Spain has been one of the most pro-mask countries in Europe since the start of the pandemic, but the Spanish government and its research institutes are now weighing up when it should no longer be mandatory to wear one.
If you live in Spain, grabbing a mask before heading out is probably second nature by now.
Wearing a face mask in public has been mandatory since May 2020, with a few exceptions such as while eating or drinking at a bar or restaurant, or when doing sports outdoors in some places.
Buying mascarillas has become part of our weekly shop, they’ve been turned into fashion accessories and people caught not wearing one face fines ranging from €100 to €30,000 for serious cases.
For international tourists, the prospect of having to wear a mask while strolling along the beach or hiking in nature in Spain is also something that’s been met by plenty of criticism, even though the Spanish government slightly eased the measures so that at least mask-free sunbathing is allowed.
But after 11 months of sweaty mouths, steamed up glasses and impossible lip reading, some of you may be wondering when the use of facemasks won’t be mandatory anymore and we’ll all be able to breathe fresh air again.
When will mask usage no longer be mandatory in Spain?
“We will be able to not wear facemasks in public when 50 to 70 percent of the population is vaccinated, so it will depend on the rate of vaccination,” Rafael Ortí, head of the Spanish Society of Preventive Medicine, Public Health and Hygiene (Sempsph), told medical publication Redacción Médica.
“I would like to believe that this will be possible by the summer, in August.”
Spanish PM Pedro Sanchez removes his mask to deliver a speech. Photos: Javier Soriano/AFP
Other Sempsph members such as Julián Domínguez, head of the Preventive Medicine Service of the University Hospital of Ceuta, believes the wait to achieve 50 to 70 percent immunity in Spain will be longer.
“This could happen at the end of the year at the earliest,” Domínguez estimated.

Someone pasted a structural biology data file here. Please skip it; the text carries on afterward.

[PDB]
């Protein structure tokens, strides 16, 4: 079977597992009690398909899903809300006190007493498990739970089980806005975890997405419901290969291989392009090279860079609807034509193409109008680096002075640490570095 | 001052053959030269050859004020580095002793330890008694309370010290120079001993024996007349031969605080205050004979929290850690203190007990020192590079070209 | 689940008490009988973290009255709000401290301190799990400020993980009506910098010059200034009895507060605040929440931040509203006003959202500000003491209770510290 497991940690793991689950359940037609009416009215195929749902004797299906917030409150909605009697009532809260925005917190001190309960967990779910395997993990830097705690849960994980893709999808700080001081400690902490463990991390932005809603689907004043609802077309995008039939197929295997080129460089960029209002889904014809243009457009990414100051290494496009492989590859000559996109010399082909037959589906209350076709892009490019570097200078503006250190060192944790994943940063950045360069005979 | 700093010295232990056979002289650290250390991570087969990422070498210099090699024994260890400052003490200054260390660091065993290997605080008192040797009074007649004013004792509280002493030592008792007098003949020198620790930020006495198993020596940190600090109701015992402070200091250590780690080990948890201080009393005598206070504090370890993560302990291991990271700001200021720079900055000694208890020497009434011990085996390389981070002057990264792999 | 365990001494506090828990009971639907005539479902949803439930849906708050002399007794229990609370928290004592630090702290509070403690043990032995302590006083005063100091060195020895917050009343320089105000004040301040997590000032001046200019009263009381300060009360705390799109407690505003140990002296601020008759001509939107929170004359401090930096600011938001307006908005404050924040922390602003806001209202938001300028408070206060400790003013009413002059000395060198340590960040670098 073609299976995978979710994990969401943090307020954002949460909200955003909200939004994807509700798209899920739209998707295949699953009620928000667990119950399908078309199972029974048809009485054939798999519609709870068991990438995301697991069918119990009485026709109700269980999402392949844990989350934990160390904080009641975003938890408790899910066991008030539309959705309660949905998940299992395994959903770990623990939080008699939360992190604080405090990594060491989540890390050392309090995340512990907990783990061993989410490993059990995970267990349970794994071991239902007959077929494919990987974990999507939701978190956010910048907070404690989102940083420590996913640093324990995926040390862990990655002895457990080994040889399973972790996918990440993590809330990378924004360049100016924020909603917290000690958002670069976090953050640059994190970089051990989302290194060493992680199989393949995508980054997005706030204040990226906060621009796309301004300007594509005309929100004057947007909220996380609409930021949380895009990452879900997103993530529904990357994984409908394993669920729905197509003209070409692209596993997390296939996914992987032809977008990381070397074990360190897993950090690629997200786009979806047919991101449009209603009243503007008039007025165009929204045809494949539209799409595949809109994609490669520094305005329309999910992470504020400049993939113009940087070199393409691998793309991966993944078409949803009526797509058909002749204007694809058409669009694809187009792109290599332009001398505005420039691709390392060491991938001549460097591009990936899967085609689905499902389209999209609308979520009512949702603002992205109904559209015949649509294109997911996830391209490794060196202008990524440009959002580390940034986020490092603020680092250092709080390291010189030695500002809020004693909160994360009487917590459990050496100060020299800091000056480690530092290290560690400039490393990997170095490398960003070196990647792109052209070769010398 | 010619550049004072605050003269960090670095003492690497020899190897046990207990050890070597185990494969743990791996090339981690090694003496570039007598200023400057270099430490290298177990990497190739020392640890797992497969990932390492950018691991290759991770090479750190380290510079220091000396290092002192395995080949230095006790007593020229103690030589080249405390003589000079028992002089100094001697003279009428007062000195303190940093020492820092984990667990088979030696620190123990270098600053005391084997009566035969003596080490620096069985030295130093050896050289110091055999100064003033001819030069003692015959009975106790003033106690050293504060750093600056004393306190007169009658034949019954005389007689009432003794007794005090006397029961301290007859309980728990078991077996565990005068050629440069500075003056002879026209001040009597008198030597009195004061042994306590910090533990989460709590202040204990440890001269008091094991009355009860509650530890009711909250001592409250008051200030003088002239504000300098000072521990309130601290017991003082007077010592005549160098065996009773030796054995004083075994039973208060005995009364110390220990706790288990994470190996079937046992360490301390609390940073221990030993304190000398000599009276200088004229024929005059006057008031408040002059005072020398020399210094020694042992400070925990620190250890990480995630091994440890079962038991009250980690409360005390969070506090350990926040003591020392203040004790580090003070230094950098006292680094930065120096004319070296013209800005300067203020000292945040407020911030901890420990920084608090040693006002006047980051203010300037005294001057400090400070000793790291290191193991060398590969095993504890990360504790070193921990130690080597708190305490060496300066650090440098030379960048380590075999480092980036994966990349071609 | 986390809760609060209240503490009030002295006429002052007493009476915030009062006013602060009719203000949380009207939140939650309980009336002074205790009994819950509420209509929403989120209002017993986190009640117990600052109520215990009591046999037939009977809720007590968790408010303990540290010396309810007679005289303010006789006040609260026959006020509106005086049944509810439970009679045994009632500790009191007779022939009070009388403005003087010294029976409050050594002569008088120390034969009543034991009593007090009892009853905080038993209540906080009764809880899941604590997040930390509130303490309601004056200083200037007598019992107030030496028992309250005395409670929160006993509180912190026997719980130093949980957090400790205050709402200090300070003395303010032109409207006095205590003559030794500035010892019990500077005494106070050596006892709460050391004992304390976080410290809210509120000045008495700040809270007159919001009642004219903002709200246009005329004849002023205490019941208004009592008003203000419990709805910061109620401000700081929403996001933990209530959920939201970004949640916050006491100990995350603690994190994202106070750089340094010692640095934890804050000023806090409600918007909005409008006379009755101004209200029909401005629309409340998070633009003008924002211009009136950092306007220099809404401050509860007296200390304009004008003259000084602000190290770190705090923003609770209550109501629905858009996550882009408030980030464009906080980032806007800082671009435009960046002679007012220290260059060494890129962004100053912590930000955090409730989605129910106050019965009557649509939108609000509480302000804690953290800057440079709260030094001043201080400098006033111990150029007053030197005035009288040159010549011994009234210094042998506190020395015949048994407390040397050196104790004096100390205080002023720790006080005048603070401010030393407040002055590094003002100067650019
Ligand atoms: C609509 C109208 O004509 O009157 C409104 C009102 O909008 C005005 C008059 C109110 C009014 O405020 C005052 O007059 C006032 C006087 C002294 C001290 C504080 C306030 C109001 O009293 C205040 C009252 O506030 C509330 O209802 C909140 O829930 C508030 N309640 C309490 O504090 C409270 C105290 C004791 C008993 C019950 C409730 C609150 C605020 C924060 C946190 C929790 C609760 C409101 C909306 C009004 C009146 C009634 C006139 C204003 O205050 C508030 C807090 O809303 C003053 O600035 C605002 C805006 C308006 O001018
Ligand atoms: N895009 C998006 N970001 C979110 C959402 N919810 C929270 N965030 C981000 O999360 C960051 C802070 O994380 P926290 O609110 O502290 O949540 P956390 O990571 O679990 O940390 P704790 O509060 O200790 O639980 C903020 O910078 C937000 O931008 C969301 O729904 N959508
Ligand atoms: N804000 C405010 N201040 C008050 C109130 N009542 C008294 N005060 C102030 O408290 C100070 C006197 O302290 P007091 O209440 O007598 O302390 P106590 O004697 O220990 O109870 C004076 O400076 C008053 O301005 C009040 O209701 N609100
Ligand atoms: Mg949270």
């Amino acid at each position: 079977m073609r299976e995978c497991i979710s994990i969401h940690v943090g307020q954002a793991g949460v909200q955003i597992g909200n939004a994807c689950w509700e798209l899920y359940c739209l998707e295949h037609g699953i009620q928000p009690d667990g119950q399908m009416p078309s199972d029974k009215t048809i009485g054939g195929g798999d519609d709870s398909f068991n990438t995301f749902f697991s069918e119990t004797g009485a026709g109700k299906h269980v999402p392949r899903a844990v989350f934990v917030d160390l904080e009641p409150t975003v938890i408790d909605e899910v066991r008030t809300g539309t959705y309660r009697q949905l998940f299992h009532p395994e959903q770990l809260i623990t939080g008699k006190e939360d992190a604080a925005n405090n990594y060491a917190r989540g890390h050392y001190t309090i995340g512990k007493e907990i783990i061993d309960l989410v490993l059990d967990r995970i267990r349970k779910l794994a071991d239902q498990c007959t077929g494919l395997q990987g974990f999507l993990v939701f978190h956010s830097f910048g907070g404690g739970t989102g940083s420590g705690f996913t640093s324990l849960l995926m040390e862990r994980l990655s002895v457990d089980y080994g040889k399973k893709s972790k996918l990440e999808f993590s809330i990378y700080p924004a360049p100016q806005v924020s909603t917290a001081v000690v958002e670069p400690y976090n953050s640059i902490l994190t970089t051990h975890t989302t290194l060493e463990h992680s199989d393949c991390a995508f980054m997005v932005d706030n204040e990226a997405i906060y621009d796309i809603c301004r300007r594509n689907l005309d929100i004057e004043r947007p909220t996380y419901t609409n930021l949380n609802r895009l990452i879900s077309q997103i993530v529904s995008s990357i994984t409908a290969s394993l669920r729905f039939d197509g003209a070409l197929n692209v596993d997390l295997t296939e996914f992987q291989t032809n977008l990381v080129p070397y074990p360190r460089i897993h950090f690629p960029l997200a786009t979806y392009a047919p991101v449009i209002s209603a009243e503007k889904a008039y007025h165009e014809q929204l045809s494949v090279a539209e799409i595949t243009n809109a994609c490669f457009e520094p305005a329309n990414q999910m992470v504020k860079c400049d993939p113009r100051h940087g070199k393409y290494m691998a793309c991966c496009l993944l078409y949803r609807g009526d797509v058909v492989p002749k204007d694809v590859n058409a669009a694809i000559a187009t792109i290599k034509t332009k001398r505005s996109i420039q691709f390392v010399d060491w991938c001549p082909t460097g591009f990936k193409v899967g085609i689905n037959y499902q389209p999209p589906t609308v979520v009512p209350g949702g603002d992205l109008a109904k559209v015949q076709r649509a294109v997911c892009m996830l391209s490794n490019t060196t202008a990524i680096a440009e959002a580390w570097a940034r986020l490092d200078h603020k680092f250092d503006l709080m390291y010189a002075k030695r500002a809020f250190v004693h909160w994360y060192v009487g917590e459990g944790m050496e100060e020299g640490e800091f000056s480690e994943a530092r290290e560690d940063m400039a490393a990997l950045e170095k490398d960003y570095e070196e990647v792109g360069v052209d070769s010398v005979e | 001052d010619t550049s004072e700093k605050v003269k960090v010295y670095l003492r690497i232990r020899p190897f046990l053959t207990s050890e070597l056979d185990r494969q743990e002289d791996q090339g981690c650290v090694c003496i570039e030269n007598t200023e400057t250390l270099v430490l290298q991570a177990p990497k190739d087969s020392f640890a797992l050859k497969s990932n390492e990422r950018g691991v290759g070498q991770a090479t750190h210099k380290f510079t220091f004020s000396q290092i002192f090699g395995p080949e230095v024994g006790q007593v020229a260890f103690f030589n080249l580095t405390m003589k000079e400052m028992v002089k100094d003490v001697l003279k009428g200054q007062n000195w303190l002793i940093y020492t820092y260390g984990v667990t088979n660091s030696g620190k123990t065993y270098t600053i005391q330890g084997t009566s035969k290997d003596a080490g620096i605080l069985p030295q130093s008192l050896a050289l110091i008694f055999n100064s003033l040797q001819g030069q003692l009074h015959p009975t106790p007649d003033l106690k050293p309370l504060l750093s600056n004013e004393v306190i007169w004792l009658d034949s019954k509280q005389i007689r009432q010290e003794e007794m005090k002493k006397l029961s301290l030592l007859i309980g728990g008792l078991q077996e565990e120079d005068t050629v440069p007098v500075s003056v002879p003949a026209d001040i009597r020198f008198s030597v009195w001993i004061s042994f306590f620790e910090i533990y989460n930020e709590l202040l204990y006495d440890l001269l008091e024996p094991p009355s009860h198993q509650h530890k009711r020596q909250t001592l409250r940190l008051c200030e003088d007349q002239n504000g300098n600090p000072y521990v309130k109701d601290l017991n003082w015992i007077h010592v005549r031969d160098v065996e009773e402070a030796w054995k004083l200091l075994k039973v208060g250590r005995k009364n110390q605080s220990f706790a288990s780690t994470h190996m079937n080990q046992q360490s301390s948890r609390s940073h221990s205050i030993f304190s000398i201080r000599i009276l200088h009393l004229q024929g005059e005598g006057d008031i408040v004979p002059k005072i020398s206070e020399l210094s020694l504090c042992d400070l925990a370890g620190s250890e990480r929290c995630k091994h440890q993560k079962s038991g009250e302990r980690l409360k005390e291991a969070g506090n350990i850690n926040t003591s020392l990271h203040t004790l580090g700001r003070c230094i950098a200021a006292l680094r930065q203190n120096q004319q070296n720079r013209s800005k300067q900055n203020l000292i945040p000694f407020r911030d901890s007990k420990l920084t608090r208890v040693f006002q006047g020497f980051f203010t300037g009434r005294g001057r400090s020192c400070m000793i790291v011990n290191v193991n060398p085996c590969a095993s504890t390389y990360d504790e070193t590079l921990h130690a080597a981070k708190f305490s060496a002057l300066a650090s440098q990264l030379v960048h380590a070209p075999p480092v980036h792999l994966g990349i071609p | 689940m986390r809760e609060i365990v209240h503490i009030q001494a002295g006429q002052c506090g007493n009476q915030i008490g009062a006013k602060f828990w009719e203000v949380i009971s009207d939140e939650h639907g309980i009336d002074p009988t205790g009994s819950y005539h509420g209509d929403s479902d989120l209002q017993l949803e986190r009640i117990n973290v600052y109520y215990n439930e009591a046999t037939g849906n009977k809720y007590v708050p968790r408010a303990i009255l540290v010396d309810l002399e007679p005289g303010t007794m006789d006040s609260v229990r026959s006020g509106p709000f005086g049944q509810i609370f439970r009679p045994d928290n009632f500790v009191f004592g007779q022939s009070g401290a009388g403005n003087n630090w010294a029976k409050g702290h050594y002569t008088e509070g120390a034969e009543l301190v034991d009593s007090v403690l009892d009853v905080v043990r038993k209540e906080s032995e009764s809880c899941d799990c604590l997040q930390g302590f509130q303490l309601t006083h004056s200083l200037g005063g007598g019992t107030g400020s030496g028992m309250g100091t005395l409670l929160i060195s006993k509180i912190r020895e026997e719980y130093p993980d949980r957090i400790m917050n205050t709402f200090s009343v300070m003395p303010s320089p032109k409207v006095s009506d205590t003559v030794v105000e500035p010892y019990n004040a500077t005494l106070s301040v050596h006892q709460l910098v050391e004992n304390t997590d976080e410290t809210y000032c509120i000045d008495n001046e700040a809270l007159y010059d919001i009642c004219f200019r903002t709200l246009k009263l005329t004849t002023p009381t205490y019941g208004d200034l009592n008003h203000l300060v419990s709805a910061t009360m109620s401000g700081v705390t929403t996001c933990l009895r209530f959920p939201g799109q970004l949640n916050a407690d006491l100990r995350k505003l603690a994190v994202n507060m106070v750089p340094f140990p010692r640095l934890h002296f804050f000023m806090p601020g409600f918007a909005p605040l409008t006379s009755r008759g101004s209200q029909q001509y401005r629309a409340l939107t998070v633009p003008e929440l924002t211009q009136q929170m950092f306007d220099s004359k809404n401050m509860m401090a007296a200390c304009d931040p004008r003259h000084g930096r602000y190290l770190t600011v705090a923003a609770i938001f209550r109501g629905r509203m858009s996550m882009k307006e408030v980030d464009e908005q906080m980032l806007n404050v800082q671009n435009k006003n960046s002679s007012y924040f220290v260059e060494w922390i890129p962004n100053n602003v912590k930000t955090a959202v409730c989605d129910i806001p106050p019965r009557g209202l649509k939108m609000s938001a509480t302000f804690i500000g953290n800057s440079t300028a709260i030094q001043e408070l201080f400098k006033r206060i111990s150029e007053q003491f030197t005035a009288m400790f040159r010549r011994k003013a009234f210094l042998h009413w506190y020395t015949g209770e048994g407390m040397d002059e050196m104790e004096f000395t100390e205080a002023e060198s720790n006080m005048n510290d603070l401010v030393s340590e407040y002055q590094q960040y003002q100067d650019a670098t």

“If the infection rate begins to decrease significantly, then not wearing a facemask should be considered in open public spaces ”, Domínguez has argued.
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As of April 26th, 8.14 percent of Spain’s population has received the full two-dose inoculation against Covid-19, as part of a vaccine campaign that began on December 27th 2020.
Up until now the Spanish government had only said on its Q&A page that masks would not be mandatory “when a considerable proportion of our population has been vaccinated,” without providing an estimated date.
The likely end of Spain’s state of alarm on May 9th will mean the end of the curfew, border closures and other restrictions in most regions, but the lifting of facemask rules isn’t being considered for that date.
“We’ll have much better weather in the summer, with which the probability of being infected is ten times lower,” virologist Margarita del Val, head of Spain’s National Research Council.
told online daily 20 minutos in March about the potential easing of mask restrictions by August.
“In addition, our vaccination campaign will be much more advanced and there’ll be more information on how vaccines work, with which we will see things differently,” Del Val wanted to point out.
Although there’s no exact date yet for when there will be changes to facemask laws, once over-40s and professionals who are at risk of being infected have been vaccinated, an easing is expected, de Val said.
Photo: Gabriel Bouys/AFP
Looking overseas for answers
Spanish health authorities are now looking closely at Gibraltar and Israel, two of the places with the most advanced vaccine campaigns in the world, as examples of what happens when face masks are no longer obligatory.
“The universal and massive vaccination that has been carried out in Israel has allowed these new measures to be implemented. This is the reason why they can begin to return to a normal life”, Domínguez stated.
Spanish authorities are unlikely to carry out a blanket lifting of mask usage in all places and situations once the 70 percent vaccine target is met, nor allow those who have received the Covid-19 vaccine to be exempt from wearing masks as they can still be carriers.
A drop in infections due to a more advanced vaccine rollout, people respecting current and future restrictions and self-isolation measures for those infected are all factors that can all play a part in how fast mask usage is phased out.
“There are still quite a few months left,” Del Val concluded, adding that clearing the air in poorly ventilated indoor spaces “is not something we’re doing well”.
Could it be that not wearing a mask outdoors will be allowed first but we’ll have to keep wearing it indoors in shops and bars?
Perhaps, but what matters to Spanish epidemiologists is that the 70 percent immunisation target is met first, which according to government estimates will fall in the summer.
“Social distancing measures, hand hygiene and the use of facemasks could be scrapped at a generalized level if this happens,” Spanish Epidemiology Society (SEE) told medical journal Redacción Médica.
“Although it is possible that according to the information available at that time, the Spanish government continues to recommend such measures in very vulnerable groups.
“If the transmission of the SARS-CoV-2 virus could not be controlled and its transmission was maintained at significantly high levels, these measures would have to be maintained ”.